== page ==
Monday, March 01, 2010

Crossroads

My mom, raised as a privileged 3rd generation San Franciscan (her ancestors preceded the Gold Rush), always told me to never trust a Mormon.

My dad, raised in the East in upper income circumstances until age twelve when his father, the meal ticket died, would roll his eyes and just say, "Trust no one."

Both agreed though, I should never ever trust a politician.

Over the years as I tried to reconcile these implanted prejudices, I experienced enough back stabbing and broken promises to finally decide my father was right.

Did that stop me from continuing to fall prey to outlandish claims, slick talk, and trust me, I won't screw you types? No it did not. To this day, I still assume honesty first and sleaze second.

Even after all the harsh lessons passed down to me by my parents and the ones hard learned on the road of Life, I have continued to believe most of us are really good honest brokers of our characters. That for the most part people are like me. We don't mean to screw someone, but sometimes, once in awhile, it happens.

When I think of honesty in the idealistic World, I tend to see it as an either/or situation. Like being pregnant, you either are honest or you are not. But when I apply it to the actions of my own life, I see a life that has tried it's best to carry itself with integrity, but on occasion has slipped and fallen below that invisible line that separates honesty from dishonesty.

I am a very average kind of guy. I am not famous. I have no special talents. I will most likely not create any cures, solve any World problems, or take outlandish chances. I am what cyclists call Pack Fodder. One of the teeming masses who is trying to stake a small claim and get by without much fuss or anguish.

I seem to be at a crossroads of sorts. At age 57, almost 58, I have been worn down by the overwhelming dishonesty I think now has its grip on our national attitude. This every man for himself attitude permeates our culture. It seems we have become a nation that does not trust itself.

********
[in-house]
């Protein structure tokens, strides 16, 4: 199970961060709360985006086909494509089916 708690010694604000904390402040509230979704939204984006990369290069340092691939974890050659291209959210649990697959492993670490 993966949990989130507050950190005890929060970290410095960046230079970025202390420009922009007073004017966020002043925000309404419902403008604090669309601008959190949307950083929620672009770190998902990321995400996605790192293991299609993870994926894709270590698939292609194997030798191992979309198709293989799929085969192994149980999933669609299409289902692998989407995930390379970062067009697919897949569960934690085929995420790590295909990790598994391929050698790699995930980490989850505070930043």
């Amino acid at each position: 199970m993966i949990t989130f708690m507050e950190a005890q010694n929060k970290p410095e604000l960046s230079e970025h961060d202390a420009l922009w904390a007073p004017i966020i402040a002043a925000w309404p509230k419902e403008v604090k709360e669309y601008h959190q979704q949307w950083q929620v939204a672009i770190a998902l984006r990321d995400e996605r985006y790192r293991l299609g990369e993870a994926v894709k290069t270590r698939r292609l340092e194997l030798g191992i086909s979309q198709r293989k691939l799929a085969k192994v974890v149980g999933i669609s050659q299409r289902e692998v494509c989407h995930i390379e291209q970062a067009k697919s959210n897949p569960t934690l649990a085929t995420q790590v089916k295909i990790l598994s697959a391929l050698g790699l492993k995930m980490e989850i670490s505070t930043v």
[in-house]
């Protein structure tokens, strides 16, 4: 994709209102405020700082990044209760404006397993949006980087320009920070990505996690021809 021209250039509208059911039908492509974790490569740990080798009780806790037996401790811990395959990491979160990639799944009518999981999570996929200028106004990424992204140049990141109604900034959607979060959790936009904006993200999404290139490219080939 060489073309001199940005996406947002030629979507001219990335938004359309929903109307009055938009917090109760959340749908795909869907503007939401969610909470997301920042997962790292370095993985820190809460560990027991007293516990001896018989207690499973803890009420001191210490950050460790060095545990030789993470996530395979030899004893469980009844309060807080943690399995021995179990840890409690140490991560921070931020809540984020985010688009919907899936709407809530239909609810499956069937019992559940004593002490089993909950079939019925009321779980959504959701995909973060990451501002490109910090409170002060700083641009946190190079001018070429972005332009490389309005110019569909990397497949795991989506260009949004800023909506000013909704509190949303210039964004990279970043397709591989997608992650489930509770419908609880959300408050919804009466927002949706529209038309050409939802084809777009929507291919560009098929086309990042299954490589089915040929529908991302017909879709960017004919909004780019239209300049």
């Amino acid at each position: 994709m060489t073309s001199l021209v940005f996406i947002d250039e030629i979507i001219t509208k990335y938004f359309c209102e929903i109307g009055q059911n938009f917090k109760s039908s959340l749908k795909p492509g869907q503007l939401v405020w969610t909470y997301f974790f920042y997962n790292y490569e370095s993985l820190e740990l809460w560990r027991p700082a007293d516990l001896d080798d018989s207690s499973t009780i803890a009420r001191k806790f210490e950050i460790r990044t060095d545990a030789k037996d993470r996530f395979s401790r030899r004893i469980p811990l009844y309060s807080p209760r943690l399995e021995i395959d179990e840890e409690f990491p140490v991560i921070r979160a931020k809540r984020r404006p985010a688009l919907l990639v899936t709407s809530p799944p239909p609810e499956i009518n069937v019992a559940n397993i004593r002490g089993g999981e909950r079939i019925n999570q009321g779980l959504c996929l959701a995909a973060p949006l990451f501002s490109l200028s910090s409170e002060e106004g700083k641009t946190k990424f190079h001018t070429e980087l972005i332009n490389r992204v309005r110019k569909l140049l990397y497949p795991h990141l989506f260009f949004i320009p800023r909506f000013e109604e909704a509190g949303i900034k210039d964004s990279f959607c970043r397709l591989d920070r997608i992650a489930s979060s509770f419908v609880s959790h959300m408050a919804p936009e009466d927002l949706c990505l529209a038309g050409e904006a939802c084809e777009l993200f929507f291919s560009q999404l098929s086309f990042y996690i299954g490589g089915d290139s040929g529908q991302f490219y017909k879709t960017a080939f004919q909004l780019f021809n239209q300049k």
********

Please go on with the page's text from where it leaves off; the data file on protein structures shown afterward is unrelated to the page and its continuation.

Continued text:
The lack of trust that has saturated our national psyche is eating us alive. And this makes me sad. The take every advantage you can mentality is eroding the ideals this country was set up on. As our population grows in size, our legendary generous natures shrink. No better examples exist than the recent expiration of unemployment benefits or the indignant outcries I heard over all the money we sent to Haiti.

So as I said, I am at a crossroads. I can feel the nasty side of me winning. I am also facing the twilight years of my life. It would be so easy for me to become an angry, bitter old man. And that scares the shit out of me. I would rather become a dirty ole man who smiles at least once a day and still enjoys whatever he can in Life.

Anyway, this is what came to mind this morning. I hope there is a smile waiting for me later today.

Keep it 'tween the ditches...................
_____________________________________

Image from "The Dictionary of Specific Generalities"

7 comments:

Kulkuri said...

Dirty Old Men need love too.

This attitude of greed in country has always been there, but at times everyone would pull together for the common good. Now it's like there are two themes running through the country, one is the Puritan one of someone somewhere is having fun and we got to put a stop to it and the other is some poor bastard is getting something for nothing and we got to put a stop to that so we can give everything to the rich who don't need it.

The Blog Fodder said...

To this day, I still assume honesty first and sleaze second.